If you consider yourself to be a freelance writer, then it is more than likely that you have experienced self-doubt about your work or even career as a whole. While the desire to produce high-quality content is essential in becoming a better writer, it can often be a struggle to consistently produce great posts. Fortunately, you’re not the only one with this problem. All creative types have to deal with the ‘inner critic.’
Some writers say that good writing cannot be learned and that you either have what it takes or you don’t. I don’t believe that. If you work at it, you can become a better writer. Like anything else, it takes regular practice and the more you write, the more your competency will develop. This is one of the reasons freelance writers should start a blog.
If you want to write better, the following concepts will help you understand what good writing is, and how to accomplish it.
6 Tips for How to Write Better
Keep It Simple
There is a reason some English majors cringe when they find out they have to read anything by William Faulkner. His work is complicated and elaborate. While that type of writing may have been innovative and respected in the mid-19th century, editors and online readers today don’t have the patience for verbose and over-the-top prose.
Here is an example of an overly complicated sentence: “The sky was clear and the summer sun enhanced the photosynthetic pigment of the leaves.”
Unless you are writing a scientific manual on how plants convert light energy into chemical energy, there is absolutely no reason to make this sentence so complicated. There is nothing wrong with simply stating, “The sun highlighted the green leaves,” when that is what you are really trying to say.
Elaborate writing may make you feel smarter, but it comes off as pretentious to some readers. If you want more people to become absorbed by your writing, you need to keep it simple and organic. You can avoid this mistake by focusing on the substance and purpose of the post, and reading your work aloud to determine if it sounds affected.
Don’t Be Redundant, Repetitive, Excessive
Do you like that sub-heading? It was annoying, huh?
During the editing process, the first thing you want to do is cut out anything unnecessary. Want to write better? Write concisely.
Consider the following sentence: “The only reason she was calling him was because she wanted to call and remind him to pick up his keys.”
If she was calling him, we can only assume it is because she wanted to, so stating it twice is not only redundant but also sloppy. A better way to structure this sentence would be, “She called to remind him to pick up his keys.” To fix this issue, cut out anything redundant and obvious.
Keep it Tight
You want your sentences to pack a punch and get to the point. Long-winded sentences can become tedious to read and understand.
Check out this excerpt: “By the time she put on her very fashionable and extremely expensive gold Jimmy Choo pumps, she was ready for the club.”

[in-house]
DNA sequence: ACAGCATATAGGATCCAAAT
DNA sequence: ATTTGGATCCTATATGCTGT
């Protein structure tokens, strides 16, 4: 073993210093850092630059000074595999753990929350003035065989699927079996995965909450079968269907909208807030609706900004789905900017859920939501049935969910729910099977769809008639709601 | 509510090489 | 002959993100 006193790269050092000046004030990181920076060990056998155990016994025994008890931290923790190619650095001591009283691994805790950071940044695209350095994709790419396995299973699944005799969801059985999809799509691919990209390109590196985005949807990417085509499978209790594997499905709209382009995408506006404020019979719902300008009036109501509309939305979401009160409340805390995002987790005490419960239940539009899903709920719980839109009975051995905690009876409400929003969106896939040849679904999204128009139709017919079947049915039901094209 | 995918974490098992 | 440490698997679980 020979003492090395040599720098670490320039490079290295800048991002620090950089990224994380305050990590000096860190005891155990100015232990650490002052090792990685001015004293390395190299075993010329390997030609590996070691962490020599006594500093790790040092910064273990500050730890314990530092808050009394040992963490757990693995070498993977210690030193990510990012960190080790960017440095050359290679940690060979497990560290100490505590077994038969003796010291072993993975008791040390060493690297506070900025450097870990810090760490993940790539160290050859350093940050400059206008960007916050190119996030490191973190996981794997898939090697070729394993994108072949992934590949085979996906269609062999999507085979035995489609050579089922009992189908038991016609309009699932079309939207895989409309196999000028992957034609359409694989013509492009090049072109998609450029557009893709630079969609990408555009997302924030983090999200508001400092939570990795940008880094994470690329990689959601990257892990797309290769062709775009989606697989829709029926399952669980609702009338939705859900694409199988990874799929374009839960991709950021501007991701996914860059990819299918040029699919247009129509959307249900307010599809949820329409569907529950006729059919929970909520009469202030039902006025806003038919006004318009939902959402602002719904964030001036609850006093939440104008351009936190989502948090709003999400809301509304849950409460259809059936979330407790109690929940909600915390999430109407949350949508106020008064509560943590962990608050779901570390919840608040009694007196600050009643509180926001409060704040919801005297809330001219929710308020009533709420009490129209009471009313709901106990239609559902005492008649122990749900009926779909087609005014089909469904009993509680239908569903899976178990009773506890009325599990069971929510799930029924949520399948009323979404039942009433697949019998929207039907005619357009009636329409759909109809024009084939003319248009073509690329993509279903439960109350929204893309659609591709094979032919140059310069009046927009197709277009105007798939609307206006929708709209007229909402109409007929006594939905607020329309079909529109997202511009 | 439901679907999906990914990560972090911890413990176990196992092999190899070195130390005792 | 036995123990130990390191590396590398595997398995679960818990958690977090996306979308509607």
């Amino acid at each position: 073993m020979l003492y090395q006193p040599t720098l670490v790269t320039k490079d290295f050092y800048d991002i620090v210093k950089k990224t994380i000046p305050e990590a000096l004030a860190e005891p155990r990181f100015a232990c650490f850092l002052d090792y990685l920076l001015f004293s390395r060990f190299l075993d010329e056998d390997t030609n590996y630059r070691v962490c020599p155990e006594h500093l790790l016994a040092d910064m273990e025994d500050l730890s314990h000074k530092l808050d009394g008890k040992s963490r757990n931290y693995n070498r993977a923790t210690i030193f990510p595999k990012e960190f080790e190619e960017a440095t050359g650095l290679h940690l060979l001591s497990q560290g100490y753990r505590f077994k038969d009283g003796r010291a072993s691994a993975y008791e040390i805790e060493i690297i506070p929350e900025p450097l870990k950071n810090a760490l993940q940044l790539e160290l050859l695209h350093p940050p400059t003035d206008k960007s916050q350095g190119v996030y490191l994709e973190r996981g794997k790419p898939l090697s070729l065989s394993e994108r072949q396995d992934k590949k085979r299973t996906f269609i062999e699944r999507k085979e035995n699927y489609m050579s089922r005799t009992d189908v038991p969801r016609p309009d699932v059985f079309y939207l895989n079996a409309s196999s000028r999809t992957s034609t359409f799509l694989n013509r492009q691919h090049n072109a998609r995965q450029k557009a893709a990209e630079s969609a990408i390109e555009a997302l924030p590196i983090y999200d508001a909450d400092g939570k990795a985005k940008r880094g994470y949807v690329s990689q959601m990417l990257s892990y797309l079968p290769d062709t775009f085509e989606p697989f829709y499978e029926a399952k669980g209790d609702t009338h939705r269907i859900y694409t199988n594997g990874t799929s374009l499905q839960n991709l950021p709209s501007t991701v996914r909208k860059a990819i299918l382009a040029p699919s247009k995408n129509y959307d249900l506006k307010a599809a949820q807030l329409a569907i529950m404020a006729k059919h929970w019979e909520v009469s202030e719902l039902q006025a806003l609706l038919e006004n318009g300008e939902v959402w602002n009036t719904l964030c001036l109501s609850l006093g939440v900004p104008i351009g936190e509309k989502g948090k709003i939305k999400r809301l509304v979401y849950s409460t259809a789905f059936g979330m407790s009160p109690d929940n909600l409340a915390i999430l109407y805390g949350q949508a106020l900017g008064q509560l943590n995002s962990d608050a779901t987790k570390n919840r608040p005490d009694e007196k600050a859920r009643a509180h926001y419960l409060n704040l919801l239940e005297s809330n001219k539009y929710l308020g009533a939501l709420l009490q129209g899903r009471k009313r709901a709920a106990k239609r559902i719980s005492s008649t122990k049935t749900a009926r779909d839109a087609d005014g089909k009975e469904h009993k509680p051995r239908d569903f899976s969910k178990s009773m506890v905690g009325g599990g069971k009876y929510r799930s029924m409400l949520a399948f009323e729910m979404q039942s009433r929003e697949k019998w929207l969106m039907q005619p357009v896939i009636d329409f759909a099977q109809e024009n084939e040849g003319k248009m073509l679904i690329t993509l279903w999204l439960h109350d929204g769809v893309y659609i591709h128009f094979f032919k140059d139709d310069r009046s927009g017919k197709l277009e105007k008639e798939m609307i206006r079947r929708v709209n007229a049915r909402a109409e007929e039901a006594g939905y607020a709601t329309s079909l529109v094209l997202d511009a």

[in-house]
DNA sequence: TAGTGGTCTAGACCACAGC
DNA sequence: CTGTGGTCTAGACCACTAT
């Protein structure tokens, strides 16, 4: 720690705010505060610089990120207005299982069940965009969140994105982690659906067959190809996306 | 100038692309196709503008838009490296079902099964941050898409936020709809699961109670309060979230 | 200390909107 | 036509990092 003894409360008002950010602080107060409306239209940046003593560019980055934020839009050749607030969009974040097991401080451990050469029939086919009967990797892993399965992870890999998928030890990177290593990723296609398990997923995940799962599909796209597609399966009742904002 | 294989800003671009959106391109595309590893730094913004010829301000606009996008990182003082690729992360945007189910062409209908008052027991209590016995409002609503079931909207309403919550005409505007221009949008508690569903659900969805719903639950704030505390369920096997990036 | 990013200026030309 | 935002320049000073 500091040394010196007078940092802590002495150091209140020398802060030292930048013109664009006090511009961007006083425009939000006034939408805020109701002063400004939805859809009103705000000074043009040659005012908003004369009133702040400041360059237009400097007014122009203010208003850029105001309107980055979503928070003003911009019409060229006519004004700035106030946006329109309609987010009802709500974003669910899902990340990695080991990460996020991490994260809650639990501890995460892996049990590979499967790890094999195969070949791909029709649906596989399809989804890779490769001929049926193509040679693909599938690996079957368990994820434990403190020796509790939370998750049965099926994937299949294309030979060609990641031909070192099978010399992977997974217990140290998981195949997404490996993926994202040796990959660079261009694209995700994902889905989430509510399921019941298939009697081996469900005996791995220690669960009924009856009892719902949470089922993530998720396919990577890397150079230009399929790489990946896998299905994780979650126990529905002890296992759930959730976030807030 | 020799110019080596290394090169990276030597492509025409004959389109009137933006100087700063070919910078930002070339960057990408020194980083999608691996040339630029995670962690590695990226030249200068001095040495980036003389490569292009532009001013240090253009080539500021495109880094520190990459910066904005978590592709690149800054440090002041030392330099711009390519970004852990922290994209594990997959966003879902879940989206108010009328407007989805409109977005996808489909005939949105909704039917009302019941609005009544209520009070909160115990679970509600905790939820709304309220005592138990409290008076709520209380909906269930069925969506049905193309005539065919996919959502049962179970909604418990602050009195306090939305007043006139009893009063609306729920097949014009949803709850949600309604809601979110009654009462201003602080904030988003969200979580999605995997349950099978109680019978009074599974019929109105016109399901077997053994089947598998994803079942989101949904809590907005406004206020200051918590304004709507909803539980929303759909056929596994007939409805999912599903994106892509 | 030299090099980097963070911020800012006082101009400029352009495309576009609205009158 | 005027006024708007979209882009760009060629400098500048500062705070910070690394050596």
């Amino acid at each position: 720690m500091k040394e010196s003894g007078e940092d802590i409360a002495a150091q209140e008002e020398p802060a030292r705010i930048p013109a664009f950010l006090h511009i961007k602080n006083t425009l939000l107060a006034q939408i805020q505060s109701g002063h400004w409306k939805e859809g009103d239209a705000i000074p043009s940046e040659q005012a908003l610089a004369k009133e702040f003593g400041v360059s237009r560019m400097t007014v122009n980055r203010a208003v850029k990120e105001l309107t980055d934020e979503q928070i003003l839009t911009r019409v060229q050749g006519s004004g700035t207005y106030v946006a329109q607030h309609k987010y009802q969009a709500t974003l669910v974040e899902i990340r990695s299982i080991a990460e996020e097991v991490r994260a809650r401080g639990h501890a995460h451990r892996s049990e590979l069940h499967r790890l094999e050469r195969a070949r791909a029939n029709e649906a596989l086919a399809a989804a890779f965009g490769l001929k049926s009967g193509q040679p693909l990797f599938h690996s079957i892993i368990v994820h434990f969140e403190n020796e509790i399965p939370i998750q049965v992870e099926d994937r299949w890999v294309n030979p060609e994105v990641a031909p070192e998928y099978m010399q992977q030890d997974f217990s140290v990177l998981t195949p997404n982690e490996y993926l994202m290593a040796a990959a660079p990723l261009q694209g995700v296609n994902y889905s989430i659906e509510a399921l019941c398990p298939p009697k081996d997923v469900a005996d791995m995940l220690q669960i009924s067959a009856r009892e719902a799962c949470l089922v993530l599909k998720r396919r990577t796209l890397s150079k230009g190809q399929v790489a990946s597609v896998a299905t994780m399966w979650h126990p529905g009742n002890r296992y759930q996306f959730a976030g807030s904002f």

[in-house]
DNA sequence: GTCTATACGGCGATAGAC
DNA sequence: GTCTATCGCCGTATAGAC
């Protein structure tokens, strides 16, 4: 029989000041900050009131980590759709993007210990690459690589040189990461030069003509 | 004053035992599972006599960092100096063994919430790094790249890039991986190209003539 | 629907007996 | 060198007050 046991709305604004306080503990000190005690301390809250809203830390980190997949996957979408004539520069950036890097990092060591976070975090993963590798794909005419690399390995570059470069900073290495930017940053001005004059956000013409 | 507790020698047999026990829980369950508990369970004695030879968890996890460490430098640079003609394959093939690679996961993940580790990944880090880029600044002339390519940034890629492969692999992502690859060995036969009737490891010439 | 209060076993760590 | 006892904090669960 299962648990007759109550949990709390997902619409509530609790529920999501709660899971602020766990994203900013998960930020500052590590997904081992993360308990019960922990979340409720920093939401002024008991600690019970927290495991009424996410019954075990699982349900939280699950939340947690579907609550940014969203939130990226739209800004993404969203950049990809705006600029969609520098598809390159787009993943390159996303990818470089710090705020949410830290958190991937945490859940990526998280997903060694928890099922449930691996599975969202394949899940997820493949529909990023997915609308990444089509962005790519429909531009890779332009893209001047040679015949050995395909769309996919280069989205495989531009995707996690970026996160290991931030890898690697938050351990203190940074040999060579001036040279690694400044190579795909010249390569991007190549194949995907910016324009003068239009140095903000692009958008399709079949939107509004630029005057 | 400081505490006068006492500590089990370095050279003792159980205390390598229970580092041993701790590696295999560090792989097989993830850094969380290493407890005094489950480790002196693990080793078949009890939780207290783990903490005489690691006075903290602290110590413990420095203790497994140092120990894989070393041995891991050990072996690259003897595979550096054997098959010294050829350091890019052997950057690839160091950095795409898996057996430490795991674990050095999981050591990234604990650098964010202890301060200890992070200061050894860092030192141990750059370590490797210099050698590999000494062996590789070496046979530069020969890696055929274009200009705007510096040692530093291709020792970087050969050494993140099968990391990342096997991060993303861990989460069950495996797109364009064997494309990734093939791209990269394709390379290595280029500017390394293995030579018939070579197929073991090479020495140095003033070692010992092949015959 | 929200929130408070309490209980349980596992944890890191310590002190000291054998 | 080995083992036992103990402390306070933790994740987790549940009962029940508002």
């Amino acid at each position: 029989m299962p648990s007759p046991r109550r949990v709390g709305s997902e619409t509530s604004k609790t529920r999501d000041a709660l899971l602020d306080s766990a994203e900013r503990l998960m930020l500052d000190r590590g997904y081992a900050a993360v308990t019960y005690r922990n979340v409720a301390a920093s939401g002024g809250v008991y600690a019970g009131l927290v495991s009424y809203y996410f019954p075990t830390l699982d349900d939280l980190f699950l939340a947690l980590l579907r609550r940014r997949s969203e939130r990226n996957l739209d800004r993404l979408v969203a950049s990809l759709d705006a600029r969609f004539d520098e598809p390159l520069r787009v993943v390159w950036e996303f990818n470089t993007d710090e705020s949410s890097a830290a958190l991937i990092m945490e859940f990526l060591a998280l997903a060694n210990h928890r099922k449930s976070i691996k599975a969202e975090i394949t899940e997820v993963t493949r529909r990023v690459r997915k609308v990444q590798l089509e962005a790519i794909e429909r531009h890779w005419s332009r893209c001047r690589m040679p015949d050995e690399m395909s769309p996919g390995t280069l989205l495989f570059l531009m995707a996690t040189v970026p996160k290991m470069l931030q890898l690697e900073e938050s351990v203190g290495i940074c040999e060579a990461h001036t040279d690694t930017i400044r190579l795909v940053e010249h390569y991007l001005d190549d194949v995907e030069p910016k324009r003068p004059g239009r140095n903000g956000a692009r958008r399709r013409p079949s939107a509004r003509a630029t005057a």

Anyone who knows the designer Jimmy Choo already realizes his shoes are high fashion and very expensive. By the time your reader has stumbled through this awkward sentence, she is tired of the build-up.
To tighten it up and get to the point, the writer could explain “She put on her gold Jimmy Choo pumps and was ready for the club.” By cutting out any superfluous adjectives or adverbs, writers can limit their words to the necessary ones.
Avoid Long Sentences
If you want your readers to absorb all the details, don’t cram it all into one sentence. For example:
Not only was Janet impatient, she was also full of pride, egotistical and lacked the empathy required to put herself in anyone else’s shoes, which left her friends feeling alienated and unloved; because of this she was always at odds with someone, but she could never understand why.
That’s a lot to say about Janet. While this sentence is trying to convey that Janet may be a narcissist, it’s too much all at once. Writers should break up sentences that contain more than three ideas about someone or something. Divide a long sentence into several smaller ones or a paragraph that explores the idea you are trying to convey.
Ditch The Clichés
Clichés can make what could be unique and engaging facts sound mediocre and juvenile. For example, I get annoyed when I read “I loved her more than life itself” or “He was so angry, he saw red.”
You don’t want to write anything that is going to make your readers roll their eyes.
Practice, Practice, Practice
When you are initially trying to get everything out, don’t fixate on your mistakes because they will interrupt your flow and creativity. Write down your thoughts without a concern for anything but your message. Don’t even worry about punctuation, spelling or grammar. That can all be corrected later.
After you’ve finished, set it aside for at least a day. Then proofread and apply these five concepts to create a more polished final draft. Remember, writing doesn’t have to be complicated.